With Veterans Day this Friday, hundreds of thousands of people will be honoring those who have served and remembering the ones who have sacrificed their lives. Leading up to this day, a group of musicians and veterans have gathered together to create music as an emotional outlet.

Dustin Welch founded Soldier Songs and Voices five years ago in San Marcos. This nonprofit has allowed veterans to come tell their stories in the form of music with songwriters. The musicians will sit down with the veterans and use their stories to put together songs that they can then perform.

"We give them instruments, we give them song writing and we give them music lessons," Welch said. "There is a real need for this."

While Welch's organization stretches across the country as a place veterans can go to once a week or month, he said he wanted to take it a step further. That is why for the first time, he created a Soldier, Songs and Voices week-long retreat that has taken place in Schulenberg.

"It truly is therapy," Welch said. "It's healing through music. You can see that it's lighting up parts of their brain that had been deadened through trauma."

Amy Pemberton was in the Air Force from 1997 to 2004, serving two tours in Saudi Arabia. She said using music as a means to get out the truth is something she has found great value in.

"Sometimes it's different to connect with other female veterans," Pemberton said. "The freedom to be alone but in a community of people who are like-minded fighters is powerful."

Pemberton said getting out to this retreat and away from her everyday life has played a large role in how much she has been able to think through.

"When you're at home and you're taking care of your day-to-day responsibilities, you are always focused on something else," Pemberton said. "To be forced into this time of self-focus in this personal journey is so valuable. This week is life changing."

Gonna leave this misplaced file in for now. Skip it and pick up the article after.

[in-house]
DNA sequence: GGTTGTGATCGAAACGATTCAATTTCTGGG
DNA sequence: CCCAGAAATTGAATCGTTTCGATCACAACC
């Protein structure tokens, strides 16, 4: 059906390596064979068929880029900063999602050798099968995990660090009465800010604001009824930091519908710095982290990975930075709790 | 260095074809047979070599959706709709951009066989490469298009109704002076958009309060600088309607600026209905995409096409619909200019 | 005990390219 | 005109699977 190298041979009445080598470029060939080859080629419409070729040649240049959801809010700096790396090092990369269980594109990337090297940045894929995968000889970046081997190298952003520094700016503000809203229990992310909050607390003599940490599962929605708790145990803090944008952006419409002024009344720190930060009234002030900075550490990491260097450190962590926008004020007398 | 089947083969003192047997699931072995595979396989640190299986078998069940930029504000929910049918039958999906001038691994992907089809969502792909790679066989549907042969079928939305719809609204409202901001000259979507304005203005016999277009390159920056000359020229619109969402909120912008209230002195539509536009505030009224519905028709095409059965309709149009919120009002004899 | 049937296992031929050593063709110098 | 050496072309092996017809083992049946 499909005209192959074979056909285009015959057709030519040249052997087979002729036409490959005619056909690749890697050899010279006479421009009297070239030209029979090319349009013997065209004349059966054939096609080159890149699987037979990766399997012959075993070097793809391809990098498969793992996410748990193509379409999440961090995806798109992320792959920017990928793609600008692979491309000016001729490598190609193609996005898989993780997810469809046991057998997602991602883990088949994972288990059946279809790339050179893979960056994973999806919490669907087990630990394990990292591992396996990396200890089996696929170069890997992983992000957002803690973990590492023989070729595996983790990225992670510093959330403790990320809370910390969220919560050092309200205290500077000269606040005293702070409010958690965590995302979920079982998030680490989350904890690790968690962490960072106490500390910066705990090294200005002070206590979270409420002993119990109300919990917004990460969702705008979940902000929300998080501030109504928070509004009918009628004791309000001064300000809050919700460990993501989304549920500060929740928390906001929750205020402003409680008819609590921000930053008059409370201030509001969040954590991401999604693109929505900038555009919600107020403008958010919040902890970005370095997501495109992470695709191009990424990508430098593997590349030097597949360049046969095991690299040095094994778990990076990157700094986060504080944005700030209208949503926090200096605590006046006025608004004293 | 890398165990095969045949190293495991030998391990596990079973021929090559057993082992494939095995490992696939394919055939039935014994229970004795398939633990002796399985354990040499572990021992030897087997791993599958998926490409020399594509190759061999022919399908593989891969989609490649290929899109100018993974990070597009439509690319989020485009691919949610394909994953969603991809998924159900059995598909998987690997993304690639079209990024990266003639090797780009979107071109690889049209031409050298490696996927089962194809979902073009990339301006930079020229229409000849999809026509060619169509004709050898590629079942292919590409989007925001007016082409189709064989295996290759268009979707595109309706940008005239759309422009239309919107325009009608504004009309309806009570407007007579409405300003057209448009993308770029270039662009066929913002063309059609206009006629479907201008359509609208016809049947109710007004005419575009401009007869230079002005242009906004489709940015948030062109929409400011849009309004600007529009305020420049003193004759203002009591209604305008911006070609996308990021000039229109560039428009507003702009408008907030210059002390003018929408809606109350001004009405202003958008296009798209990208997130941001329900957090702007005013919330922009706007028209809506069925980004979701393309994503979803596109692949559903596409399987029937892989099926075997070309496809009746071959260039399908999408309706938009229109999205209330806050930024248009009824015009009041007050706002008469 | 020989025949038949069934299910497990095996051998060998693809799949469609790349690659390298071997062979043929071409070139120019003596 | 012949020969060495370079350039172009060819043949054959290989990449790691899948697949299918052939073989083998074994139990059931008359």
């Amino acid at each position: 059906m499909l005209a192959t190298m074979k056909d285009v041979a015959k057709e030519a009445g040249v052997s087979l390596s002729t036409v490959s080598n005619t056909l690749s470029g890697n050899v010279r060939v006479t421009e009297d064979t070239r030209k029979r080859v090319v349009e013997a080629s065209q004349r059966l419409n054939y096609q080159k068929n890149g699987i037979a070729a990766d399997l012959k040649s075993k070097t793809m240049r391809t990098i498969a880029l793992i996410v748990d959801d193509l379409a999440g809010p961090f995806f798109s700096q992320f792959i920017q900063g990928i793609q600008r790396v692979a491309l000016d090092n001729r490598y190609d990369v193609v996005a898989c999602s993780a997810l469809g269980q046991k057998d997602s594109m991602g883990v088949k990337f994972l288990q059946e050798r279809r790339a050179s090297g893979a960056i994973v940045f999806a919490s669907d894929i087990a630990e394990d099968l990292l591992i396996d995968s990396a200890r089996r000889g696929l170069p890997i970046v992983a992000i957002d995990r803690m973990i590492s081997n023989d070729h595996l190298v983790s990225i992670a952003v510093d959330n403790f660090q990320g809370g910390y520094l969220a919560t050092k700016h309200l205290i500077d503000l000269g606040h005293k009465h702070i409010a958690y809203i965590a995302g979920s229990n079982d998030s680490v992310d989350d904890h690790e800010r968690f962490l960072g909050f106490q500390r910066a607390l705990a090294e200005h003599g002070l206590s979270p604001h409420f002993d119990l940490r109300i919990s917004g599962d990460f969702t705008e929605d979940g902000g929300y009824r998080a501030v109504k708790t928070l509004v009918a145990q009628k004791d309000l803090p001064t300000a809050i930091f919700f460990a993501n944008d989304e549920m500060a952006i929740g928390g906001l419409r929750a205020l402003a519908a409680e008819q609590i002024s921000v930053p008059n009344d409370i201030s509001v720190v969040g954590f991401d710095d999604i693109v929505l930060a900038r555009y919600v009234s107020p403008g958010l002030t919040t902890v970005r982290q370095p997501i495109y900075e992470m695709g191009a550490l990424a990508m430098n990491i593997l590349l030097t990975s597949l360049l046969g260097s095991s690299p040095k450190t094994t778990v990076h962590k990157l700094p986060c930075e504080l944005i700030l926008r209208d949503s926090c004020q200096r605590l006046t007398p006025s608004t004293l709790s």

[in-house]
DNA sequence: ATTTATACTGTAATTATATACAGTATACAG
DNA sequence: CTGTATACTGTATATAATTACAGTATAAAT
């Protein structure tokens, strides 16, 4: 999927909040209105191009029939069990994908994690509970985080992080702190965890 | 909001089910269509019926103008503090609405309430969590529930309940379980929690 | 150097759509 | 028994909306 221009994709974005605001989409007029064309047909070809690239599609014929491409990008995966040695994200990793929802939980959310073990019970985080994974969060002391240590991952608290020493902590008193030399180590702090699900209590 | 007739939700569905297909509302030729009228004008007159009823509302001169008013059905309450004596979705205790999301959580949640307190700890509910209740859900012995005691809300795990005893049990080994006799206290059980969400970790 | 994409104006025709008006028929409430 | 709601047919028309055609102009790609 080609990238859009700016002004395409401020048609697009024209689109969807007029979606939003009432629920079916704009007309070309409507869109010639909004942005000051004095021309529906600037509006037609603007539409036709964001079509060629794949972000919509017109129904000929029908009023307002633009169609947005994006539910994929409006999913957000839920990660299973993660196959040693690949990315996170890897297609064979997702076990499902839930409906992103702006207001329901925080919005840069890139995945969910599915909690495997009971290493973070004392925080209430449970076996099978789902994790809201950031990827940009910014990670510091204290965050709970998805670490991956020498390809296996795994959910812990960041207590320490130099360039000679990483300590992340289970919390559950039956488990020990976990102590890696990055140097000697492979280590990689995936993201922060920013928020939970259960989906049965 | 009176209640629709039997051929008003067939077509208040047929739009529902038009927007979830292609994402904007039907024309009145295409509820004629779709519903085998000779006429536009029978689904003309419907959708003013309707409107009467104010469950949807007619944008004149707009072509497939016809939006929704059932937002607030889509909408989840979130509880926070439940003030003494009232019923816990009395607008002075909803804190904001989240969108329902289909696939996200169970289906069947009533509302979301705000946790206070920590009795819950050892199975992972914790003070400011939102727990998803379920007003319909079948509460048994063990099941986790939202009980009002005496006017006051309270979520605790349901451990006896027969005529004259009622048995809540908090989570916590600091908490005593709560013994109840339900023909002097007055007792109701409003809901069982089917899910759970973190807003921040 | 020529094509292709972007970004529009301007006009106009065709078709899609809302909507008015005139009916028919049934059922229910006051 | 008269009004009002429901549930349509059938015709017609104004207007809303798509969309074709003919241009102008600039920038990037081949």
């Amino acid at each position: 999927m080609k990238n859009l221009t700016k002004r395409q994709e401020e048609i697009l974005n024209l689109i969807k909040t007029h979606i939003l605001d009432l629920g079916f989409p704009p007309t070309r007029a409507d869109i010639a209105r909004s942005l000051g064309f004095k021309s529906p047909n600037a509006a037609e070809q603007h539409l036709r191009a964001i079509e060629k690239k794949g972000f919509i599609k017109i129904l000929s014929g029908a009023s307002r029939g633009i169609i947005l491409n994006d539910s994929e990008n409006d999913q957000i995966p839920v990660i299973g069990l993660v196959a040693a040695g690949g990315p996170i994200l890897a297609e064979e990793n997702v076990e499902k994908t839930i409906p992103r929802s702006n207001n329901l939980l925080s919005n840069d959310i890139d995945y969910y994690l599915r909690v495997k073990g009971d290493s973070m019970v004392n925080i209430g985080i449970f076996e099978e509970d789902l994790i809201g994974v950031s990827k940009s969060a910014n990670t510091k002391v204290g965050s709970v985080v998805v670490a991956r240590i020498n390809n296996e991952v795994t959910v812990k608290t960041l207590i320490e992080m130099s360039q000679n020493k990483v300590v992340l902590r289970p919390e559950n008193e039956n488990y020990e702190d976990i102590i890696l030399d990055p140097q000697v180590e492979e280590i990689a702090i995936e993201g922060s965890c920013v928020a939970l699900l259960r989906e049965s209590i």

Daniel Johnson also served in the Air Force, but during the Vietnam War.

"Typically there's anger issues and frustrations," Johnson said.

As someone who has been playing guitar since he was a teenager, Johnson has now realized this week how playing music can have many different services.

"This has been a wonderful week," Johnson said. "I've met a lot of people that I've connected with more than I realize that I would."

Jules Vaquera is a veteran who has now gotten into the music industry. She is a songwriter for a nonprofit theater in San Antonio and has also formed a veteran support group. She said music has changed her since she got out of the service.

"I kind of went into avoidance mode for nearly a decade," Vaquera said. "I've been singing all my life. There is nothing I've ever done that feels better than standing on a stage and singing and having people cheer for it. Connecting with other veterans through music is great."

Welch said that is what he envisioned all along when creating the nonprofit: a freedom for veterans and enlightenment for musicians.

"Both sides can get so much out of it," Welch said. "By actually putting this into song form is a form of communication and a form of honesty that you can't just sit down and necessarily tell this to somebody. But you might be able to sit down and sing this to them."

The veterans will get the chance to perform their songs Friday at 9 p.m. at the Saxon Pub. To learn more about this organization or Friday's show, you can GO HERE.

GO HERE to learn more about Soldier Songs and Voices.